In light of the Health and Safety Executive's (HSE) asbestos safety campaign, are robust protective measures built into your supply chain?
The HSE ‘Beware Asbestos’ campaign paints a bleak picture of the asbestos situation in the UK. Asbestos is the single biggest cause of work-related deaths in the UK and can still be found in many unlikely places such as ceiling tiles, boilers, lofts, and guttering. If disturbed and inhaled, asbestos can cause a number of diseases - the most fatal of which are mesothelioma and lung cancer. Diseases such as these claim the lives of 20 trades people each week.
Given this grim outlook, it is paramount that clients ensure that contractors undertaking work on their behalf are fully compliant on a range of stringent measures to provide protection.
Updated code of practice
Last year the HSE updated its Approved Code of Practice and guidance on working safely with asbestos.
The change involves combining two Approved Codes of Practice (ACOP) into one. As such, ACOP L127 (The management of asbestos in non-domestic premises) and ACOP L143 (Work with materials containing asbestos) are now both consolidated into the revised ACOP L143 (Managing and working with asbestos).
Broad responsibilities under the original Control of Asbestos Regulations 2012 remain unchanged. As such, the person or persons responsible for the maintenance of a non-domestic premises have a ‘duty to manage’ asbestos within it. Accordingly, they are responsible for protecting anyone using or working on their site from asbestos and its associated health risks.
The ‘duty holder’ must complete three steps:
- Identify the quantity and condition of any asbestos in a building. If in doubt, materials must be presumed to contain asbestos
- Complete a risk profiling assessment
- Make a plan to manage and act upon any risks
According to law, as long as asbestos containing material is in good condition and not likely to be damaged, then it may be left in place. The crucial aspect of the regulation is that any asbestos must be monitored and managed continuously. Failure to do so puts people at risk and can result in hefty fines.
In addition to these compulsory steps there are some additional strategies that property managers can follow to ensure utmost levels of protection. Clients should seek evidence from contractors that they comply with safeguards, such as:
First and foremost, asbestos awareness training for employees, contractors and sub-contractors can prove an effective protection against disease. HSE research shows that many workers recognise the risk asbestos poses, but are less aware of when they are likely to be exposed to it, or what measures they can take to protect themselves.
It is important to check that all operatives undertaking ‘invasive’ work have proper asbestos awareness training. Checking on the quality of any training is also important. If courses haven't been approved by organisations like UKATA or IATP, it is important to scrutinise the course material to check that at least the basics have been covered.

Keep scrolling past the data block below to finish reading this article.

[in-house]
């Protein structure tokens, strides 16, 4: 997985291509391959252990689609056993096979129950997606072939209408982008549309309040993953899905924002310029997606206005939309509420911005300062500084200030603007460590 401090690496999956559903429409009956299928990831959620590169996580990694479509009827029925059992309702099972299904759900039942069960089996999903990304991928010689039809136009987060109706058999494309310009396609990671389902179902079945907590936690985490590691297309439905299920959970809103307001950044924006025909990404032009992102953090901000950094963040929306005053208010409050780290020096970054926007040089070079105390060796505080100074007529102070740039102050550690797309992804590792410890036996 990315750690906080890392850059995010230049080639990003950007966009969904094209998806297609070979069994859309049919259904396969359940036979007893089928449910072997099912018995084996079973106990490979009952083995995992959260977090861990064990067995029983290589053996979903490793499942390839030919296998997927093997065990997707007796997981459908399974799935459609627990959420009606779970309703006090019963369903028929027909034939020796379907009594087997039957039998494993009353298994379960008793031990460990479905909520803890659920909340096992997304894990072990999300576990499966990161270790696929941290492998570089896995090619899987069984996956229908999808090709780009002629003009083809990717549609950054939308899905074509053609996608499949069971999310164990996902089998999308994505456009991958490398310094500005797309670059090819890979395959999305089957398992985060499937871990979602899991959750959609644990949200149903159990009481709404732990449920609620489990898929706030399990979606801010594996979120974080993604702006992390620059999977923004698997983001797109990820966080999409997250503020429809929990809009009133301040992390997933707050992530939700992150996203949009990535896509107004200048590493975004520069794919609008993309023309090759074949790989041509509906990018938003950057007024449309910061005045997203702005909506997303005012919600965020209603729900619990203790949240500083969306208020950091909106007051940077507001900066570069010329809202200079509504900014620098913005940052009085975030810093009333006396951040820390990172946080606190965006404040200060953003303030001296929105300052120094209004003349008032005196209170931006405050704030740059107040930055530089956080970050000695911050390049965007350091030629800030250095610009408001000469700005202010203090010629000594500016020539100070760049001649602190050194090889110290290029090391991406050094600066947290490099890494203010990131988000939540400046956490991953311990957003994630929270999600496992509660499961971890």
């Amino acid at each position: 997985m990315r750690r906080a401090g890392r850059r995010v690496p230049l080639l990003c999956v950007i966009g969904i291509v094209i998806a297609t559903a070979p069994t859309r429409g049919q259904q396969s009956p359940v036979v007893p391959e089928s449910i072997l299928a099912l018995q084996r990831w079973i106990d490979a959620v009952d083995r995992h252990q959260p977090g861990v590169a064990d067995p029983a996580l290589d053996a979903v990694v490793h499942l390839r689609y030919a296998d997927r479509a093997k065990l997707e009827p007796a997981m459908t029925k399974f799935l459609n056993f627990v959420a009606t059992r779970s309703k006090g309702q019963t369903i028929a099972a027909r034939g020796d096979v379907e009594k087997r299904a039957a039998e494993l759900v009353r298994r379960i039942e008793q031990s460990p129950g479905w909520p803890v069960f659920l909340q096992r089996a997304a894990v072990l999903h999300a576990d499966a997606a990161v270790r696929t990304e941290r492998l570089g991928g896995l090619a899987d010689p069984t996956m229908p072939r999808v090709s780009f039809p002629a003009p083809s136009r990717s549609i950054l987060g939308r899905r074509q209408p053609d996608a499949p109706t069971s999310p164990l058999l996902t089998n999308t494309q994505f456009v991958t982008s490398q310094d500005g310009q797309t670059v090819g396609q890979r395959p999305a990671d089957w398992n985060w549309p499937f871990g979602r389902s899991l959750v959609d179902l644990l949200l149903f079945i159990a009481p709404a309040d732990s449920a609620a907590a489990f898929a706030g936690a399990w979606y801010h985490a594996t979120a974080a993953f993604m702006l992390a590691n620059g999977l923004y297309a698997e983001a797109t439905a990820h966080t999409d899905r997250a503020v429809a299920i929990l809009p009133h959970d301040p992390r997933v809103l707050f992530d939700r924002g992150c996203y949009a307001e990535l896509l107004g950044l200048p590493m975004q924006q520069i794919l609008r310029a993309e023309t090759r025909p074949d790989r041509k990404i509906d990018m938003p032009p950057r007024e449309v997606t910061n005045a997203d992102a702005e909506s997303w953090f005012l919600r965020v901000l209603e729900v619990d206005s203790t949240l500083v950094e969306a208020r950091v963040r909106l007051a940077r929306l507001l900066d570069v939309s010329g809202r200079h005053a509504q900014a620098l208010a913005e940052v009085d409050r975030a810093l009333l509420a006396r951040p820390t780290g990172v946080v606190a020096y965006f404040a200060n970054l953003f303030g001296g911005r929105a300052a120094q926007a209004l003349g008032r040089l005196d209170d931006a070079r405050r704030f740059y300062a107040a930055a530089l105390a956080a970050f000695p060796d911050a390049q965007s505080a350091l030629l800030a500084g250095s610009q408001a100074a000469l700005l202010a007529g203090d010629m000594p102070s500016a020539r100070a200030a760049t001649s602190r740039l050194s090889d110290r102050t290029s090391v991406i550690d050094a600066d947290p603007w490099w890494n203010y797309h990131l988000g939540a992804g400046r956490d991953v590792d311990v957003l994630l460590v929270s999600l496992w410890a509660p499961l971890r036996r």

It is good practice to provide refresher training annually, remembering to include new starters as well as those returning from long periods of absence. A thorough analysis of asbestos competences is built into Altius’ standard contractor assessment to provide peace of mind to clients.
Risk Assessment and management
An asbestos survey is another way to ensure robust defences are maintained against asbestos exposure. Although not a legal requirement, it is good practice for those looking to effectively manage asbestos, especially if they are unsure how much of it is present. If carried out by a competent and qualified surveyor, asbestos surveys can provide accurate information about the location, amount and type of any asbestos-containing materials.
The asbestos survey report will inform the preparation of an asbestos register, a risk assessment and a management plan. Together these components will give a manager a firm grip of the asbestos situation in a building, if they are kept updated.
Managing asbestos right across the supply chain
Managing asbestos across a supply chain requires extra levels of caution and diligence owing to the number of layers involved in the management process. The owner of the building or organisation commissioning the work must remember that they have the ultimate responsibility as the ‘duty holders’. Accordingly they are the ones who must ensure that regulations are being followed and safety measures are in place at every step of the supply chain.
How much do you know?
Asbestos is just one area of your supply chain you should be monitoring. If you're left feeling that you need to know more about your supply chain, download our free guide to Improving Contractor Performance with Compliance here.
Photo Credit: Aaron Suggs